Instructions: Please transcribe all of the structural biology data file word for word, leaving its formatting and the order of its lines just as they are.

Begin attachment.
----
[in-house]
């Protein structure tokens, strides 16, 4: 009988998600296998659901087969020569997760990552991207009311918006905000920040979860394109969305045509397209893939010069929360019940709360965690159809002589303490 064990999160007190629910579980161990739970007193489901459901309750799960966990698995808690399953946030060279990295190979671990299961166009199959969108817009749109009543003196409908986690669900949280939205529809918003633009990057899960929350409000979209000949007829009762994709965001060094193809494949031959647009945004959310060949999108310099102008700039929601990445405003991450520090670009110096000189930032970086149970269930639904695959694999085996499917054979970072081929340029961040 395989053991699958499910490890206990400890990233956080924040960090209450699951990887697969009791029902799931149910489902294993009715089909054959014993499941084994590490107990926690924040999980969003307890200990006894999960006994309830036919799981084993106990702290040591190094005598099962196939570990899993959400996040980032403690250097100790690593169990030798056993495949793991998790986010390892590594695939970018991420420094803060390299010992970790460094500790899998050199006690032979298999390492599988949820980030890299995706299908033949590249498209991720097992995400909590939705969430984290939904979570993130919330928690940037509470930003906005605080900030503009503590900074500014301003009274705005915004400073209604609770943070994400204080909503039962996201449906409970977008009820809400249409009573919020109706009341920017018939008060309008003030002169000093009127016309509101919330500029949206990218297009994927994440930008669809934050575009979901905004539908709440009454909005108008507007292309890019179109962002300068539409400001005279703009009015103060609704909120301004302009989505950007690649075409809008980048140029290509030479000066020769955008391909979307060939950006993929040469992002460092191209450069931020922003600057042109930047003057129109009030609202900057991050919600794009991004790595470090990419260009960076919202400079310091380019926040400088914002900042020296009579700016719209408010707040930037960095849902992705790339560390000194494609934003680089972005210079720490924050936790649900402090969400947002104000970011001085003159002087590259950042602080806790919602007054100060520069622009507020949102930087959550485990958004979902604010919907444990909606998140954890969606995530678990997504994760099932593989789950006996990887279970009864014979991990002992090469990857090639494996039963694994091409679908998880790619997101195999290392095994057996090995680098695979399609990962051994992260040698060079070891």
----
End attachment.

[in-house]
């Protein structure tokens, strides 16, 4: 009988998600296998659901087969020569997760990552991207009311918006905000920040979860394109969305045509397209893939010069929360019940709360965690159809002589303490 064990999160007190629910579980161990739970007193489901459901309750799960966990698995808690399953946030060279990295190979671990299961166009199959969108817009749109009543003196409908986690669900949280939205529809918003633009990057899960929350409000979209000949007829009762994709965001060094193809494949031959647009945004959310060949999108310099102008700039929601990445405003991450520090670009110096000189930032970086149970269930639904695959694999085996499917054979970072081929340029961040 395989053991699958499910490890206990400890990233956080924040960090209450699951990887697969009791029902799931149910489902294993009715089909054959014993499941084994590490107990926690924040999980969003307890200990006894999960006994309830036919799981084993106990702290040591190094005598099962196939570990899993959400996040980032403690250097100790690593169990030798056993495949793991998790986010390892590594695939970018991420420094803060390299010992970790460094500790899998050199006690032979298999390492599988949820980030890299995706299908033949590249498209991720097992995400909590939705969430984290939904979570993130919330928690940037509470930003906005605080900030503009503590900074500014301003009274705005915004400073209604609770943070994400204080909503039962996201449906409970977008009820809400249409009573919020109706009341920017018939008060309008003030002169000093009127016309509101919330500029949206990218297009994927994440930008669809934050575009979901905004539908709440009454909005108008507007292309890019179109962002300068539409400001005279703009009015103060609704909120301004302009989505950007690649075409809008980048140029290509030479000066020769955008391909979307060939950006993929040469992002460092191209450069931020922003600057042109930047003057129109009030609202900057991050919600794009991004790595470090990419260009960076919202400079310091380019926040400088914002900042020296009579700016719209408010707040930037960095849902992705790339560390000194494609934003680089972005210079720490924050936790649900402090969400947002104000970011001085003159002087590259950042602080806790919602007054100060520069622009507020949102930087959550485990958004979902604010919907444990909606998140954890969606995530678990997504994760099932593989789950006996990887279970009864014979991990002992090469990857090639494996039963694994091409679908998880790619997101195999290392095994057996090995680098695979399609990962051994992260040698060079070891």